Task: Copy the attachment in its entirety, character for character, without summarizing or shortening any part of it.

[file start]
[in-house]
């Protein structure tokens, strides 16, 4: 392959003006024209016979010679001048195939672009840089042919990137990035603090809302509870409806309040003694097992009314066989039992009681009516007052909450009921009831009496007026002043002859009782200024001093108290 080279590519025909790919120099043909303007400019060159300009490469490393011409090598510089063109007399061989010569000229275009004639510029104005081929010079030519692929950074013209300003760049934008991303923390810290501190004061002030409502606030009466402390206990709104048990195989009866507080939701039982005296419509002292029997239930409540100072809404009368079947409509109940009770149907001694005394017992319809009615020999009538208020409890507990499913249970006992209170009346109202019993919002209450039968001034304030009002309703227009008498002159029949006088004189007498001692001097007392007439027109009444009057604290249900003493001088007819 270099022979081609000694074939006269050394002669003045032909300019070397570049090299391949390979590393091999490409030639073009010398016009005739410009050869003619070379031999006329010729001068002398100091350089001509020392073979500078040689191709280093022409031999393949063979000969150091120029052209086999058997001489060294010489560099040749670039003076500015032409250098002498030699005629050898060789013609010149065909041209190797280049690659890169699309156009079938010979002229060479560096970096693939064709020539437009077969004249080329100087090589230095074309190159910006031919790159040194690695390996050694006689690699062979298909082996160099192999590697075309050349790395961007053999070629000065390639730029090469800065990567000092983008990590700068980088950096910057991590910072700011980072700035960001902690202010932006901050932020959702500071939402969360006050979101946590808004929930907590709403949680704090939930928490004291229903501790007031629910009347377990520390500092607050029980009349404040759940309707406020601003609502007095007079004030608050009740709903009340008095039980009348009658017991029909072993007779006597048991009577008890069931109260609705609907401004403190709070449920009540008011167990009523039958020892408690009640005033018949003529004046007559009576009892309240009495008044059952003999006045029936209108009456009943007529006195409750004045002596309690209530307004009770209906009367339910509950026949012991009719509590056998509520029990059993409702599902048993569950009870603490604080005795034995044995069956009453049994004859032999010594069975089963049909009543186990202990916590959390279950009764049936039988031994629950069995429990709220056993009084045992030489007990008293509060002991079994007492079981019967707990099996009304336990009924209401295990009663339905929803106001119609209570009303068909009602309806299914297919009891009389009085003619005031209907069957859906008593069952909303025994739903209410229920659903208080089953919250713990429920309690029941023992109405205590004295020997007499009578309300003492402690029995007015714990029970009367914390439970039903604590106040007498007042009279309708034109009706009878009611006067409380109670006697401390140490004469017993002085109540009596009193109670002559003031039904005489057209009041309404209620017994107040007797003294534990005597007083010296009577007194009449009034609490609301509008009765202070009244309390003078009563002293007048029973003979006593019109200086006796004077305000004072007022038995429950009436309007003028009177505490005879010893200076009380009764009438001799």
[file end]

[in-house]
């Protein structure tokens, strides 16, 4: 392959003006024209016979010679001048195939672009840089042919990137990035603090809302509870409806309040003694097992009314066989039992009681009516007052909450009921009831009496007026002043002859009782200024001093108290 080279590519025909790919120099043909303007400019060159300009490469490393011409090598510089063109007399061989010569000229275009004639510029104005081929010079030519692929950074013209300003760049934008991303923390810290501190004061002030409502606030009466402390206990709104048990195989009866507080939701039982005296419509002292029997239930409540100072809404009368079947409509109940009770149907001694005394017992319809009615020999009538208020409890507990499913249970006992209170009346109202019993919002209450039968001034304030009002309703227009008498002159029949006088004189007498001692001097007392007439027109009444009057604290249900003493001088007819 270099022979081609000694074939006269050394002669003045032909300019070397570049090299391949390979590393091999490409030639073009010398016009005739410009050869003619070379031999006329010729001068002398100091350089001509020392073979500078040689191709280093022409031999393949063979000969150091120029052209086999058997001489060294010489560099040749670039003076500015032409250098002498030699005629050898060789013609010149065909041209190797280049690659890169699309156009079938010979002229060479560096970096693939064709020539437009077969004249080329100087090589230095074309190159910006031919790159040194690695390996050694006689690699062979298909082996160099192999590697075309050349790395961007053999070629000065390639730029090469800065990567000092983008990590700068980088950096910057991590910072700011980072700035960001902690202010932006901050932020959702500071939402969360006050979101946590808004929930907590709403949680704090939930928490004291229903501790007031629910009347377990520390500092607050029980009349404040759940309707406020601003609502007095007079004030608050009740709903009340008095039980009348009658017991029909072993007779006597048991009577008890069931109260609705609907401004403190709070449920009540008011167990009523039958020892408690009640005033018949003529004046007559009576009892309240009495008044059952003999006045029936209108009456009943007529006195409750004045002596309690209530307004009770209906009367339910509950026949012991009719509590056998509520029990059993409702599902048993569950009870603490604080005795034995044995069956009453049994004859032999010594069975089963049909009543186990202990916590959390279950009764049936039988031994629950069995429990709220056993009084045992030489007990008293509060002991079994007492079981019967707990099996009304336990009924209401295990009663339905929803106001119609209570009303068909009602309806299914297919009891009389009085003619005031209907069957859906008593069952909303025994739903209410229920659903208080089953919250713990429920309690029941023992109405205590004295020997007499009578309300003492402690029995007015714990029970009367914390439970039903604590106040007498007042009279309708034109009706009878009611006067409380109670006697401390140490004469017993002085109540009596009193109670002559003031039904005489057209009041309404209620017994107040007797003294534990005597007083010296009577007194009449009034609490609301509008009765202070009244309390003078009563002293007048029973003979006593019109200086006796004077305000004072007022038995429950009436309007003028009177505490005879010893200076009380009764009438001799």